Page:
Ultrasonic (UT) inspection instruments create a pulse of ultrasound which is used to identify flaws when passed through a component.
A pulser in the instrument generates electrical excitation in a transducer to produce the ultrasound pulse. There are two types of UT pulsers that are commonly used, the spike pulser and the square wave pulser; both have advantages and drawbacks.
These were the first pulsers produced and have been available for many years. They are simpler to design and integrate into instruments. Providing very fast rise times and very short durations (hence the name “spike”), they are qualified as broadband. A broad spectral excitation allows them to work well with probes of all frequencies. Moreover, most of these pulsers have an adjustable maximum voltage and damping resistors which make it possible to modify the spike produced in order to better match them with some probes.
Spike pulsers are a good choice when inspecting thin materials, when high frequency transducers are used, and when fast recovery times and near-surface resolution are important.
Fig. 1: Typical Spike pulser profile. There is a sharp edge followed by the recovery.
Square Wave Pulsers
Square wave pulsers are not only tuneable in amplitude; they also have the capability of adjusting the duration of the pulse. This fine-tuning of the period enables the production of a signal with a base frequency that matches the natural or central frequency of the transducer.
Square wave pulsers provide much higher energy levels to the transducer, making them ideal for thick samples or highly attenuative materials. At the cost of higher power requirements and therefore reduced battery life, these pulsers bring much better penetration. However, a high voltage and a long pulse duration may cause premature aging of the probe (mostly ceramic transducers). Moreover, higher energy levels can produce signals of up to 15 dB higher when compared to spike pulsers; this results in significantly improved signal-to-noise ratios.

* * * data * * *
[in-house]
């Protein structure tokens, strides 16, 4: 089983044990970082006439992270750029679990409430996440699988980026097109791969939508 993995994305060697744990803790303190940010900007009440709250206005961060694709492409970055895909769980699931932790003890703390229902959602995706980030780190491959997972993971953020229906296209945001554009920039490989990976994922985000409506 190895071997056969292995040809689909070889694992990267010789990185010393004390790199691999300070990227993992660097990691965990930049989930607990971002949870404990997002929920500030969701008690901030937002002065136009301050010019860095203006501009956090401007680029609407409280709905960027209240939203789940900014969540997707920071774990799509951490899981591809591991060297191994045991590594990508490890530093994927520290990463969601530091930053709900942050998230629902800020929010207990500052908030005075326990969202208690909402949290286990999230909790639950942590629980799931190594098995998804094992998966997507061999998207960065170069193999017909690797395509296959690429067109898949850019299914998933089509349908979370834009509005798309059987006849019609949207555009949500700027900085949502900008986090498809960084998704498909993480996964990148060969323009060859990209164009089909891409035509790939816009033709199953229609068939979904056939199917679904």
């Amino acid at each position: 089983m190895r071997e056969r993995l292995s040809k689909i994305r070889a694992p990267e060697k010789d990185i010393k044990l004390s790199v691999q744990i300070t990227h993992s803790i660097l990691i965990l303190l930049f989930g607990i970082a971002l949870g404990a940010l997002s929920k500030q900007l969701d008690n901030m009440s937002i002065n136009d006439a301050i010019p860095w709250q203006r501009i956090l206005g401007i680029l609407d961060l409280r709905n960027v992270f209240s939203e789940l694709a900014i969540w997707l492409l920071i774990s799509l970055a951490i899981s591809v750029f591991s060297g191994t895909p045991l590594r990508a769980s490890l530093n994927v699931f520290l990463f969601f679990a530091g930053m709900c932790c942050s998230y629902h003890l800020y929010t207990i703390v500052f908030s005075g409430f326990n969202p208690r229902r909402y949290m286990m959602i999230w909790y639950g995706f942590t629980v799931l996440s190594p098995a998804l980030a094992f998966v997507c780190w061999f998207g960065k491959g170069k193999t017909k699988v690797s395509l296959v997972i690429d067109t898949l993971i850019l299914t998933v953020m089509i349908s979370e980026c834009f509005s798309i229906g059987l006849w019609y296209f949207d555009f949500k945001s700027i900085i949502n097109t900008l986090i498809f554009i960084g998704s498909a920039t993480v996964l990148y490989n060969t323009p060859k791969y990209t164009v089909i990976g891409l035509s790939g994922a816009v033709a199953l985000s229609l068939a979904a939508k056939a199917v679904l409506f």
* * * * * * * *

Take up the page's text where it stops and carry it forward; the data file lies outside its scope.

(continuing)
Damping resistors are frequently used with spike pulsers in order to fine-tune the rise time of the pulse and optimize the transducer’s response. This damping resistor is not required with a square wave pulser as it is possible to fine-tune the pulse period to adequately match the probe.
Several years ago, Sonatest developed Active Edge. This technology actively pulls the negative pulse back to zero much more rapidly, producing a very sharp edge at the end of the pulse. The pulse width can be adjusted very precisely and the rapid voltage transition helps improve near surface resolution. As it can be seen in Figure 2 below, the pulse is perfectly square despite having a high 300 volts amplitude and a long 600 ns duration. Active Edge is offered on all Sonatest products.
Fig. 2: Square wave pulser generates a long pulse with sharp edges, a high amplitude of 300V and over 600 ns in duration.
Figure 3 below shows when both spike and square wave pulsers are used and demonstrates
square wave pulsers are:
- particularly efficient for inspections like forging (or highly attenuative materials)
- frequently used at low frequencies and low PRFs (Pulse Repetition Frequency)
spike pulsers are:
- Frequently used for high-speed scanning, at high PRF’s and with higher frequency transducers
Fig. 3: Usage of spike and square wave pulsers
Also note that the grey shaded area below the straight line, crossing the figure, shows how both types of pulser are typically used in practice. That is, high-voltage pulses are mainly used at lower PRFs and with lower-frequency probes, as high frequency transducers are often used to perform scans at higher speeds that require higher PRF’s.
Finally, remember that the above figure does not mean forging applications cannot be performed using a spike pulser. Rather, it indicates that for this type of inspection, a square wave pulser is more appropriate and more commonly used.